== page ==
Oh this is too complicated, says the nice religious person, you don’t need to make it that complicated! No, precisely, it is not complicated it is ultra simple. I don’t normally try and distil things down to ‘three point sermons’  but let’s try and do that for simplicity sake here.

First there is a change in belief. In fact there are two beliefs that change and they may come in different orders with different people. The first change in belief is about me. I come to realise that I am lost, I am not the good person I kidded myself I was, as much as I put on a good front. I try to be nice but every now and then I get a flash of insight and realise that I am actually not nice and this comes when I say or do things less than are worthy of a nice person. Most of the time I used to cover it up and pretend that’s not how things were but it didn’t matter how much I tried, when I was being honest with myself, I knew I was still just a self-centred individual and God seems miles away. I could go to church but it was mere ritual and the thought of God being close or even speaking to me was completely foreign.

It was my recognition that I needed help that turned me in God’s direction and I found that I was confronted by a God of love who wanted to come and bring change to me. This God was revealed through the person of Jesus Christ, God’s unique Son, who came and expressed the love of God in a most wonderful way but then, allowed himself to be crucified, put to death in the most horrendous way possible. Why? I was told it was to take the punishment that was due to me for all the sins of my life. So how does that affect me, I asked. It means the way is open for you to come close to God and receive His love and forgiveness. How can that happen?

Thus we come to the second thing which is a simple action by me. I bow before Him and surrender my life to Him and ask Him to forgive me. It IS that simple.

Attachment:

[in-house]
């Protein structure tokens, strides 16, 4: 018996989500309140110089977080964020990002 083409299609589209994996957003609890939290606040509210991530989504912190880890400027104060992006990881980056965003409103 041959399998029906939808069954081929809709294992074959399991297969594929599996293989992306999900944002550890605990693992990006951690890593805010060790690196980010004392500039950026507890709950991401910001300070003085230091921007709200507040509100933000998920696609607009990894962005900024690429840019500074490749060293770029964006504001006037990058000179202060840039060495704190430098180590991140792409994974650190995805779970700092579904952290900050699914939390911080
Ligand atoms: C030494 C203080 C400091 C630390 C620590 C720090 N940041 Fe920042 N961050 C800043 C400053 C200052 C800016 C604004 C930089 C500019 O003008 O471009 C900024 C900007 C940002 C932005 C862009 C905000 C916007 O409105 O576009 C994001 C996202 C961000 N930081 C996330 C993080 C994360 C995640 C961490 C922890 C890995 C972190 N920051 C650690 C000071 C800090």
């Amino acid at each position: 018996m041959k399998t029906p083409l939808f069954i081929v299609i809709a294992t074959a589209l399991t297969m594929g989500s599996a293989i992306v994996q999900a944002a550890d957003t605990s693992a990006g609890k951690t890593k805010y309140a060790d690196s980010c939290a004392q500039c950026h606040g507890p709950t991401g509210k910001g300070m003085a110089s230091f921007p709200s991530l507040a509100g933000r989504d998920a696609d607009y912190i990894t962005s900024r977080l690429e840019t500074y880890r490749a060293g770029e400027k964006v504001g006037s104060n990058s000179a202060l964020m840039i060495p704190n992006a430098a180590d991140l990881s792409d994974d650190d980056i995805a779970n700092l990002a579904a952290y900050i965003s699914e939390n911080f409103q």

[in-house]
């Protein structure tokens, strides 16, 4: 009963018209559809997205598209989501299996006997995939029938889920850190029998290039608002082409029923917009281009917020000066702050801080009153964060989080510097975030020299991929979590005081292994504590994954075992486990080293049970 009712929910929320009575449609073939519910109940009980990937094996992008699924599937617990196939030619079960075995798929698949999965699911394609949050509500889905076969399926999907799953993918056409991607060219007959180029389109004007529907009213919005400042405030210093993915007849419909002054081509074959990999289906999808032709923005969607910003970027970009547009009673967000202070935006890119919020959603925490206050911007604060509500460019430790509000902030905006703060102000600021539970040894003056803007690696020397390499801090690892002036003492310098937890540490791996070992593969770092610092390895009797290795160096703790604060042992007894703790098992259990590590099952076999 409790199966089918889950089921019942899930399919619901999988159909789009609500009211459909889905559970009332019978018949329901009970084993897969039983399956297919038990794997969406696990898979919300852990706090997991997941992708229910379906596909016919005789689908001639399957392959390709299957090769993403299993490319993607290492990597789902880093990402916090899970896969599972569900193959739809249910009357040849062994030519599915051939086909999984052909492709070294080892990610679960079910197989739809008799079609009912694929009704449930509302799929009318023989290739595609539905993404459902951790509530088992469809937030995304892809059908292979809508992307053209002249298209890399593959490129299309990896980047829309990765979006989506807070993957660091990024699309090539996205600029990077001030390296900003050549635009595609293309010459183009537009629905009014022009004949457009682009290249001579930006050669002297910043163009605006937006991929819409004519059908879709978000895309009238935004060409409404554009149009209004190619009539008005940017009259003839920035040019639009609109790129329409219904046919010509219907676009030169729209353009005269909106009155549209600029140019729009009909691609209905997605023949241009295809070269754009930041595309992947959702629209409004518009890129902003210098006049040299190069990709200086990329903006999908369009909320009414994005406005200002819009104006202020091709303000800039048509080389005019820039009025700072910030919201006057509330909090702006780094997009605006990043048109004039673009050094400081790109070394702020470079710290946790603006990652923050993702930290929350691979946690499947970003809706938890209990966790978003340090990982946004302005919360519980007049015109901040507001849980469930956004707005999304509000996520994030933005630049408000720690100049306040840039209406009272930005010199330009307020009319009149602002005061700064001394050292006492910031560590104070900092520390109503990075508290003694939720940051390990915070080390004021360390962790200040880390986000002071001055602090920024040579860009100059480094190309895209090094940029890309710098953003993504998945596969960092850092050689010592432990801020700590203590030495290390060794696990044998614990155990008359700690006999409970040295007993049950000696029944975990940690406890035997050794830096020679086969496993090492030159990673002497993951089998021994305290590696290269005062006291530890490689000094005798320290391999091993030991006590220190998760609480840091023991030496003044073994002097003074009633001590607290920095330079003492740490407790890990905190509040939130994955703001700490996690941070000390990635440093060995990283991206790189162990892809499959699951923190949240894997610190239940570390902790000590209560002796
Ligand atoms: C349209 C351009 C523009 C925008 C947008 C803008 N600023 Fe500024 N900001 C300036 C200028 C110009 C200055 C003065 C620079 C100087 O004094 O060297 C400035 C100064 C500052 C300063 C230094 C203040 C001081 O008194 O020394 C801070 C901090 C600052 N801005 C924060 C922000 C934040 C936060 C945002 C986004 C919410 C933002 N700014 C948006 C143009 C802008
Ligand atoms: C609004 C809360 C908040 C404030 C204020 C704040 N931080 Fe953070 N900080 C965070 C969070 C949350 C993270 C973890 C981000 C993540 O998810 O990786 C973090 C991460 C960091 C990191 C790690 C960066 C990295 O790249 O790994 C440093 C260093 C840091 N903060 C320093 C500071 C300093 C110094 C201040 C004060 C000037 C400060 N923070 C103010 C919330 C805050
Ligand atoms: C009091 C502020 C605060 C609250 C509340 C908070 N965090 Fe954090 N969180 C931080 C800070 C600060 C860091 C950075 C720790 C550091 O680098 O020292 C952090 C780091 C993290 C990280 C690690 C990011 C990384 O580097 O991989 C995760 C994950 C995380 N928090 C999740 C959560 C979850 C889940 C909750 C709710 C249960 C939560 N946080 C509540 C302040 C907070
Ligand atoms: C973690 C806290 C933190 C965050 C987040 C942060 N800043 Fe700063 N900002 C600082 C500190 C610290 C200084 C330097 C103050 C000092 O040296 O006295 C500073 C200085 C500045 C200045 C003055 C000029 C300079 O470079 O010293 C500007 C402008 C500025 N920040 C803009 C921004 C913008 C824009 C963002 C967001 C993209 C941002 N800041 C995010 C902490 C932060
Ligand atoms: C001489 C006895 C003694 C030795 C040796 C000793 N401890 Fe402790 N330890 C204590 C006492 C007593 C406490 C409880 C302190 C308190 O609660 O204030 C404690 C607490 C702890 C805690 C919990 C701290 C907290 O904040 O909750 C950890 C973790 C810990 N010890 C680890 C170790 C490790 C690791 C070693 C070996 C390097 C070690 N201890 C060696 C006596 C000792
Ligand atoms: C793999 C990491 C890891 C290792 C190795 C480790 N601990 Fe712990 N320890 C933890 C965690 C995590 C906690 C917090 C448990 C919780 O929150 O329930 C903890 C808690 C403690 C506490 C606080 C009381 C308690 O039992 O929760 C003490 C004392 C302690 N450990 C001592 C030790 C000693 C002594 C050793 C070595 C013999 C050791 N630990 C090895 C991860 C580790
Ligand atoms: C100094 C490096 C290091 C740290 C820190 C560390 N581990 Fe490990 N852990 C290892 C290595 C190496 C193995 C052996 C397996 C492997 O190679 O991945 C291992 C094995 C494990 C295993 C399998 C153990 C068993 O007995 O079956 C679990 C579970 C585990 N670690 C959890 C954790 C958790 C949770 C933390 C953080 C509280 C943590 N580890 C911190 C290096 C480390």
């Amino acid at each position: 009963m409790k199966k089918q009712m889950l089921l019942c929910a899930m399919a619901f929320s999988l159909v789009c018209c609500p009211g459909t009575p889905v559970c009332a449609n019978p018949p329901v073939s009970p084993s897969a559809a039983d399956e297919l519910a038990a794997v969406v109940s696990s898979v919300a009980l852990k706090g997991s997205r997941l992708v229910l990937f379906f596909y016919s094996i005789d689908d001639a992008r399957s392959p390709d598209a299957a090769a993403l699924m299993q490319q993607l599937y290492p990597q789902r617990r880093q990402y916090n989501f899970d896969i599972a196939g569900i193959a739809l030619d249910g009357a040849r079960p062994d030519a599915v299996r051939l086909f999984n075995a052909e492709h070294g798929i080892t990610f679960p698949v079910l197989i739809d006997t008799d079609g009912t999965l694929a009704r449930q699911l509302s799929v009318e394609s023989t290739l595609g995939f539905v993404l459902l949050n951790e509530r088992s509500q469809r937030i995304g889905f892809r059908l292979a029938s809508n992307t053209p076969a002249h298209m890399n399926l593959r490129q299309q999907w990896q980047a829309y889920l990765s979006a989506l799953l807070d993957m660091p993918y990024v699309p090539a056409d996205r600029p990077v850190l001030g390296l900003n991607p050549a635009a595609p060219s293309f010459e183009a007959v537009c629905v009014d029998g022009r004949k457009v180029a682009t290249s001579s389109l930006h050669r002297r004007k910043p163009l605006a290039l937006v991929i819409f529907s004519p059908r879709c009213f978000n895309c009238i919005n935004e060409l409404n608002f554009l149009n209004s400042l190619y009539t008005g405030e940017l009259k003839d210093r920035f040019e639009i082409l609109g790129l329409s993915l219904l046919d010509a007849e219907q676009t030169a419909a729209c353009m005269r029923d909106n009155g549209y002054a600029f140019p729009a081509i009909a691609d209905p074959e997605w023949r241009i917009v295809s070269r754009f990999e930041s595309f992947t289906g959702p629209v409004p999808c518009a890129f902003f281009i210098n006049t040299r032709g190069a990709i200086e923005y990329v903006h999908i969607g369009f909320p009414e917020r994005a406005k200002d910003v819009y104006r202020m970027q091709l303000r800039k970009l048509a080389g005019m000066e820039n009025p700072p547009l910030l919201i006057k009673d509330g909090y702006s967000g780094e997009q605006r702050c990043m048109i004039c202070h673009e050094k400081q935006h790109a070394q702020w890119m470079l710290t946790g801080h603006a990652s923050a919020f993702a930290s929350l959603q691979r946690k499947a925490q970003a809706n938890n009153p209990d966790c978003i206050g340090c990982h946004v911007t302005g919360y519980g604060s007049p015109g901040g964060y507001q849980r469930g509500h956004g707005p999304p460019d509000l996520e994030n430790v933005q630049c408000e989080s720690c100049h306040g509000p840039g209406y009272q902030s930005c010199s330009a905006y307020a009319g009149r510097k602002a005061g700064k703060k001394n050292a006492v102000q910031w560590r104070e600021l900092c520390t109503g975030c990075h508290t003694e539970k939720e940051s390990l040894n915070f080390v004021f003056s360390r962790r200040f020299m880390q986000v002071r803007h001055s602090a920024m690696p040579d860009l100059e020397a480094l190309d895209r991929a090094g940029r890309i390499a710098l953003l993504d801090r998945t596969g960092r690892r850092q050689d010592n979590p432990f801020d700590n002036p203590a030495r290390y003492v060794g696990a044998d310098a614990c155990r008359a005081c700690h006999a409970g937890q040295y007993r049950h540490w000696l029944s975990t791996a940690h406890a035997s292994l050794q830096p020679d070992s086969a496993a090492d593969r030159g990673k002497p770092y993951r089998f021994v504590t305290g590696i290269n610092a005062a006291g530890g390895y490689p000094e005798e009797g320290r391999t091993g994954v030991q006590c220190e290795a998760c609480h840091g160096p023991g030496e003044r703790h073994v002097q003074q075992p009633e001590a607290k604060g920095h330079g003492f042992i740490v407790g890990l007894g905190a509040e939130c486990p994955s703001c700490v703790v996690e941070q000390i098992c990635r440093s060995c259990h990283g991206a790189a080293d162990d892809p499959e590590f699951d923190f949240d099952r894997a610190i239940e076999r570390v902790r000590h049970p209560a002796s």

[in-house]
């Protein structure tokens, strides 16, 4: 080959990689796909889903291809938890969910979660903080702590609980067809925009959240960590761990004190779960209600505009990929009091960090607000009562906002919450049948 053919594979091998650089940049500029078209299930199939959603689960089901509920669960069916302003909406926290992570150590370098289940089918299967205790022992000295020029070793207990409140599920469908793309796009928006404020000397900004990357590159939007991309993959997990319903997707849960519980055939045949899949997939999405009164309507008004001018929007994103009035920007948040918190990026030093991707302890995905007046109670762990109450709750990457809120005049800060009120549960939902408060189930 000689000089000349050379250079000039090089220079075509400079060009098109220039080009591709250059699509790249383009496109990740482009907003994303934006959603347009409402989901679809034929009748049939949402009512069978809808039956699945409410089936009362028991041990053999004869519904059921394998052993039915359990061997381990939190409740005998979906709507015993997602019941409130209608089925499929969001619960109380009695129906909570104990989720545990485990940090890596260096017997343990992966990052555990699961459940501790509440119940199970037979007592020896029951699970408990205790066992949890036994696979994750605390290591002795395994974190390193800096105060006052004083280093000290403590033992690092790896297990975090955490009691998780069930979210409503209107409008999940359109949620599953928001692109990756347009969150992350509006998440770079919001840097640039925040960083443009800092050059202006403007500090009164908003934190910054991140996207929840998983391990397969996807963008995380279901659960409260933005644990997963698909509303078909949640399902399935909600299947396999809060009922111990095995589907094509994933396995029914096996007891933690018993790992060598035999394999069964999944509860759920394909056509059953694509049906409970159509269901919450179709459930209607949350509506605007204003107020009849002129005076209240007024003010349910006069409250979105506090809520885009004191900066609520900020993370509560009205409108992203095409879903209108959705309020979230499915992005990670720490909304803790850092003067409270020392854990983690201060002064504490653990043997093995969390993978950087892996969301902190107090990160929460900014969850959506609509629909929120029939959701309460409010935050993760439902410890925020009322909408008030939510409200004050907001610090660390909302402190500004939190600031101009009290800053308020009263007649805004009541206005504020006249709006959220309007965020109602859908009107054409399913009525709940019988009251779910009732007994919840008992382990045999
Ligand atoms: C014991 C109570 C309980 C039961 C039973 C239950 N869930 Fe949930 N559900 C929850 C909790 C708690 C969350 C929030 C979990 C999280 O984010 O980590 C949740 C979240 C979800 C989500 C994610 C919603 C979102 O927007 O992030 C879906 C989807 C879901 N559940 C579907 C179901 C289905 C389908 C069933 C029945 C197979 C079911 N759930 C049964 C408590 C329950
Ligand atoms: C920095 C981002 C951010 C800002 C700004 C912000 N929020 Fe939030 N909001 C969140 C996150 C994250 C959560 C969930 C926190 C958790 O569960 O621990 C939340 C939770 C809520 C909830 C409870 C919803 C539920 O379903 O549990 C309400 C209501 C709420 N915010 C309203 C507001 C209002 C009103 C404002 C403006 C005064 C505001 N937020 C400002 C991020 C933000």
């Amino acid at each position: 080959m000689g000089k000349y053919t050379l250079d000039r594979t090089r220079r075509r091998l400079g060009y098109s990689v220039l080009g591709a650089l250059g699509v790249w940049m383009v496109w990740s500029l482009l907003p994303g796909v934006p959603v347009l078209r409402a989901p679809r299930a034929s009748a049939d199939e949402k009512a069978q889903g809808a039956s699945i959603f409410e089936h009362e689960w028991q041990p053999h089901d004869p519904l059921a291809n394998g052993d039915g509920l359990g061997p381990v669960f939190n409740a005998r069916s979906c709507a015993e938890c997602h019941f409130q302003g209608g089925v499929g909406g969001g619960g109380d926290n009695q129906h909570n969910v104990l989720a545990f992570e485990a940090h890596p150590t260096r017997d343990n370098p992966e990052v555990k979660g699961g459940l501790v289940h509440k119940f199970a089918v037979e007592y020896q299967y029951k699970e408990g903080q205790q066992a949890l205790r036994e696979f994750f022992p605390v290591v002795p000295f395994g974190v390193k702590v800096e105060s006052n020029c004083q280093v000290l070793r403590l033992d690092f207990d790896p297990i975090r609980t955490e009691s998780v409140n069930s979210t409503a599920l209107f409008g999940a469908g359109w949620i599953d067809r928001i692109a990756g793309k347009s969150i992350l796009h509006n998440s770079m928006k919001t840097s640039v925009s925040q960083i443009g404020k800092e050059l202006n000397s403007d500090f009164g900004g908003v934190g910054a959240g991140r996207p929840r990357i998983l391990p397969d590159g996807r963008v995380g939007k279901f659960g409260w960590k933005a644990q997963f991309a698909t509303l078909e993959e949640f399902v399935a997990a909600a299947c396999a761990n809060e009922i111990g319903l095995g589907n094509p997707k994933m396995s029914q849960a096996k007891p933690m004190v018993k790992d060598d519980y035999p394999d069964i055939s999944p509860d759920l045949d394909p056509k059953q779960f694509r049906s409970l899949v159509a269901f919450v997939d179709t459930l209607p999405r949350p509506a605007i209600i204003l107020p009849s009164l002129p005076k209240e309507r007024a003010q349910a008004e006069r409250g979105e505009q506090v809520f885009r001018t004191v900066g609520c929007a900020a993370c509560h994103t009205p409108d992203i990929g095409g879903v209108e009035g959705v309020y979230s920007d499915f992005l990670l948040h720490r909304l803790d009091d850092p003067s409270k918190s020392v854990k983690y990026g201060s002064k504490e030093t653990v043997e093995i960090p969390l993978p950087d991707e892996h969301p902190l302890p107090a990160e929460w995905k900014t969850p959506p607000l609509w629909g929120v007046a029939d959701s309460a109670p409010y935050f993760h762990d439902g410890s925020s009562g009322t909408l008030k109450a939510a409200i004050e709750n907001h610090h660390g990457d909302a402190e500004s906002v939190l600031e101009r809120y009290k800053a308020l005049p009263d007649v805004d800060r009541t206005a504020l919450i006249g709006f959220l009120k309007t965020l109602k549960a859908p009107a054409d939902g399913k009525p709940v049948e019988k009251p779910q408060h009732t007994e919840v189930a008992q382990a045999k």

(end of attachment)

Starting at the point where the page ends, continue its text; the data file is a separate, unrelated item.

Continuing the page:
Then the third thing is what God does for me. First there is His declarations – I am forgiven, I am cleansed and I am adopted as His child. Second, there is His action, which is to put His own Holy Spirit within my life, within me, inside me – yes, that’s it. His Spirit is His power and so He doesn’t just call us children, He gives us power or the ability to live as His children. We have this new power source on the inside and it is that which transforms us.  His very presence within me, picks up the change of attitude that I offered to Him – for Him to take and lead and transform my life – and He does just that. He communicates with my by His Spirit within, as well as by His word, the Bible, and He guides me, teaches me and leads me on. I am a new person, from the inside out, but it is not just me, it is Him in me.  Again the apostle Paul put it, “if anyone is in Christ, he is a new creation; the old has gone, the new has come!” (2 Cor 5:17)

I could not do this because it is not merely a wish to change – I had had that before but couldn’t do it when I strived to. No, this only happens when I invite Him in and He comes in the power that is His Spirit, and He changes me from the inside out and empowers me to walk or live it out every day until I die and go to be with Him in heaven. Yes, it IS impossible humanly speaking, but this isn’t humanly speaking, this is the God of transformation being invited in and He comes and transforms.

To take out of context a beautiful little word from Jesus, “Here I am! I stand at the door and knock. If anyone hears my voice and opens the door, I will come in and eat with him, and he with me.” (Rev 3:20) How that encapsulates what happens. He comes knocking on our lives. We probably don’t realise that it is Him but when we start questioning who we are, that is Him knocking. He brings us to a point of surrender where we open the door of our lives – our will – and we invite Him in. Then look at the promise – He will come in and sit and share most intimately with us, that is what eating together is all about. That is the most beautiful picture possible perhaps that distinguishes the new life from that old self-centred and (in truth) godless life that we had previously. What an incredible transformation! Hallelujah!